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Without Jack, the day drags until ...

`24' is at its best when its hero is on the screen. But even the action has to stop occasionally for the subplots to advance.

February 28, 2007|Patrick Day | Times Staff Writer

In retrospect, it was inevitable: Monday night on "24," conspirators working within the White House got close to President Wayne Palmer (D.B. Woodside) and blew him up real good.

Whether Palmer is still alive is something to be discovered next week, but savvy viewers might have wondered about Palmer's continued good health weeks ago when it was revealed that his vice president was being played by a bigger-name actor (Powers Boothe).

Like every other episode of "24," the would-be assassination came as an edge-of-your-seat cliffhanger ending, but subplots occupied much of the show Monday night, among them the unbelievably lame (CTU computer whiz Morris' struggles with alcoholism on the job) and the mildly diverting (Russian terrorist Gredenko's continued scheming). The best of the lot was, of course, the machinations leading up to the explosion, courtesy of the deputy chief of staff and White House traitor, played by Chad Lowe. Despite making good use of that old thriller standby -- the ticking bomb -- these scenes also introduced a clever way to get an explosive past security (look for airport security to start confiscating highlighters soon), but it once again revealed one of "24's" greatest weakness: When Jack Bauer (Kiefer Sutherland) is scarce, an hour can seem like an eternity.

While the rest of the supporting cast advanced their story lines, Jack spent his limited screen time in the company of former President Charles Logan (Gregory Itzin), the man responsible for the death of Bauer's good friend, President David Palmer. Newly bearded and very Nixonian, Logan seemed willing to help Jack track down the missing suitcase nukes, and amazingly Jack believed him.

Sometimes it seems like the world of "24" resembles Major League Baseball. You have two sides: the good guys and the bad guys. Often they switch sides or get traded, everyone takes a moment to remember the score and continues playing the game. Last season Logan was a bad guy, Jack's enemy. This season he appears to be on the side of the angels, literally. Under house arrest, Logan has found God, making him perhaps the world's first politician to get religion after he was on the campaign trail.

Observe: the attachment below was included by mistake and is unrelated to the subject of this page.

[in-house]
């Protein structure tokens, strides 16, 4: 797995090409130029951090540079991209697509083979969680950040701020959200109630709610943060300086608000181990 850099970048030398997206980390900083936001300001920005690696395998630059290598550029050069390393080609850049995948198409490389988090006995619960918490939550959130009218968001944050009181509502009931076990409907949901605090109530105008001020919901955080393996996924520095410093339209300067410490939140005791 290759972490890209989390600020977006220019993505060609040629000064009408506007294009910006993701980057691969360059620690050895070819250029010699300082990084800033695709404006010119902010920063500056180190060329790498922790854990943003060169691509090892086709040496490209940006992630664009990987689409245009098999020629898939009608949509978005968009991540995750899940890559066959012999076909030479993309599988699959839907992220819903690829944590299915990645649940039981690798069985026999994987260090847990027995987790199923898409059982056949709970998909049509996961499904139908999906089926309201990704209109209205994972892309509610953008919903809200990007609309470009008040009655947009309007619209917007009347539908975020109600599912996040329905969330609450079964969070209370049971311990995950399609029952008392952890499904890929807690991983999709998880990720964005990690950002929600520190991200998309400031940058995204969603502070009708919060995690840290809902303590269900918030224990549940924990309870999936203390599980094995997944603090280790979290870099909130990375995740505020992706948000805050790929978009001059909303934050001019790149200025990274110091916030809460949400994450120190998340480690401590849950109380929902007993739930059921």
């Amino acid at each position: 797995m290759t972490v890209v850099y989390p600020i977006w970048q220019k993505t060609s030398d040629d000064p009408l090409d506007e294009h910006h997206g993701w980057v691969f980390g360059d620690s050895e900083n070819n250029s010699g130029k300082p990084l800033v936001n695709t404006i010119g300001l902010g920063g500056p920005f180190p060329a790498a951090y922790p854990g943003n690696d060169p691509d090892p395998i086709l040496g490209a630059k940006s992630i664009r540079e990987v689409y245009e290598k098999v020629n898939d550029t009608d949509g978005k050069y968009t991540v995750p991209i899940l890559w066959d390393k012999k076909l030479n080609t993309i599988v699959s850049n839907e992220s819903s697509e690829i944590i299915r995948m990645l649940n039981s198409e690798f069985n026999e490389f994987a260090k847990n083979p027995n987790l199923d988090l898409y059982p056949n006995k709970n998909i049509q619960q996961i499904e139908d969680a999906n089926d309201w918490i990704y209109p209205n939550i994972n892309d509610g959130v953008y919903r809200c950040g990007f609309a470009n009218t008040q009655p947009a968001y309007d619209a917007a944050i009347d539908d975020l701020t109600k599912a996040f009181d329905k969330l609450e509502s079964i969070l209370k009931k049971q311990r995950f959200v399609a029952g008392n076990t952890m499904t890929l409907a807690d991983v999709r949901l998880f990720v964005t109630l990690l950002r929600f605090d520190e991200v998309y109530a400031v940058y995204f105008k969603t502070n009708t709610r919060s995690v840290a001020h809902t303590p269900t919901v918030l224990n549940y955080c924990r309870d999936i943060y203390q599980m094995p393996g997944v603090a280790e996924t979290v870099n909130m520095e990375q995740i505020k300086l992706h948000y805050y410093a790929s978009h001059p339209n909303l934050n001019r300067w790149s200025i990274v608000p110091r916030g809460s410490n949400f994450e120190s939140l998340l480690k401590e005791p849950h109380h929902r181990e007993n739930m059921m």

Considering Logan and Jack's past, it would be reasonable to assume Jack would be more than a little suspicious of Logan's motives. Even Logan thought so when he said, "This isn't easy for you, Jack. The possibility that I may not be the same person you've hated for so long."

Well, no, actually it appeared fairly easy for Jack. After just a few words with the former president, Jack seemed willing to go wherever the man wanted. It seems Jack more than anyone knows how the game is played. So far this season, his father has gone from good guy to bad guy back to good guy again. The terrorist leader Assad (Alexander Siddig) has gone to the good guys, and Wayne Palmer's chief of staff Tom Lennox (Peter MacNicol) flirted with switching sides, before staying with the good guys. And that's just since January.

Good guys, bad guys, allies and enemies -- perhaps what "24" is saying is that such concepts have become complete abstractions. You can hate a man one episode for arming nuclear weapons, then pity him the next for chugging whiskey in an alley. It's all just people being people, regardless of ideology.

OK, just don't forget Jack Bauer. If we wanted to see normal people, we'd go outside.


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